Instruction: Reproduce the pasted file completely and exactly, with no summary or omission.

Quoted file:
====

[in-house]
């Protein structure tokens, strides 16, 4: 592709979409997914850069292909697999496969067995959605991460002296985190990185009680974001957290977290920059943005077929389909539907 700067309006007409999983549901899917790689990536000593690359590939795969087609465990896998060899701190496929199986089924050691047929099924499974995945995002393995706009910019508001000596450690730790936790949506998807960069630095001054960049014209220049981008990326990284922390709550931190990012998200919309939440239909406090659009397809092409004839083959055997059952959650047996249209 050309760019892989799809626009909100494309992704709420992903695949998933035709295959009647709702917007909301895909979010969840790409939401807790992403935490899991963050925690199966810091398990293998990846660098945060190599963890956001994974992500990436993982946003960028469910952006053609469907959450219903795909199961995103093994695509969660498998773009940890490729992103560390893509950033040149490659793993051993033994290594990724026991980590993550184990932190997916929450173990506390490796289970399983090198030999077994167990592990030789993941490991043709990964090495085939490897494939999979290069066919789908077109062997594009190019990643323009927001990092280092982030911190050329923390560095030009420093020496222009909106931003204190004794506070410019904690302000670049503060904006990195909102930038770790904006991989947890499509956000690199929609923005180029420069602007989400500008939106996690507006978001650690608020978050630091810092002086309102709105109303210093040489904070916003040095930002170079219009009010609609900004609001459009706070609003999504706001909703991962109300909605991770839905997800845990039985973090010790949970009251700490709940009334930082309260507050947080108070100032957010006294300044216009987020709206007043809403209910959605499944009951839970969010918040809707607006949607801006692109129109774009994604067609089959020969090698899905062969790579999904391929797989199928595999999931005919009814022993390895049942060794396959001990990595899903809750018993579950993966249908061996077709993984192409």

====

[in-house]
């Protein structure tokens, strides 16, 4: 592709979409997914850069292909697999496969067995959605991460002296985190990185009680974001957290977290920059943005077929389909539907 700067309006007409999983549901899917790689990536000593690359590939795969087609465990896998060899701190496929199986089924050691047929099924499974995945995002393995706009910019508001000596450690730790936790949506998807960069630095001054960049014209220049981008990326990284922390709550931190990012998200919309939440239909406090659009397809092409004839083959055997059952959650047996249209 050309760019892989799809626009909100494309992704709420992903695949998933035709295959009647709702917007909301895909979010969840790409939401807790992403935490899991963050925690199966810091398990293998990846660098945060190599963890956001994974992500990436993982946003960028469910952006053609469907959450219903795909199961995103093994695509969660498998773009940890490729992103560390893509950033040149490659793993051993033994290594990724026991980590993550184990932190997916929450173990506390490796289970399983090198030999077994167990592990030789993941490991043709990964090495085939490897494939999979290069066919789908077109062997594009190019990643323009927001990092280092982030911190050329923390560095030009420093020496222009909106931003204190004794506070410019904690302000670049503060904006990195909102930038770790904006991989947890499509956000690199929609923005180029420069602007989400500008939106996690507006978001650690608020978050630091810092002086309102709105109303210093040489904070916003040095930002170079219009009010609609900004609001459009706070609003999504706001909703991962109300909605991770839905997800845990039985973090010790949970009251700490709940009334930082309260507050947080108070100032957010006294300044216009987020709206007043809403209910959605499944009951839970969010918040809707607006949607801006692109129109774009994604067609089959020969090698899905062969790579999904391929797989199928595999999931005919009814022993390895049942060794396959001990990595899903809750018993579950993966249908061996077709993984192409």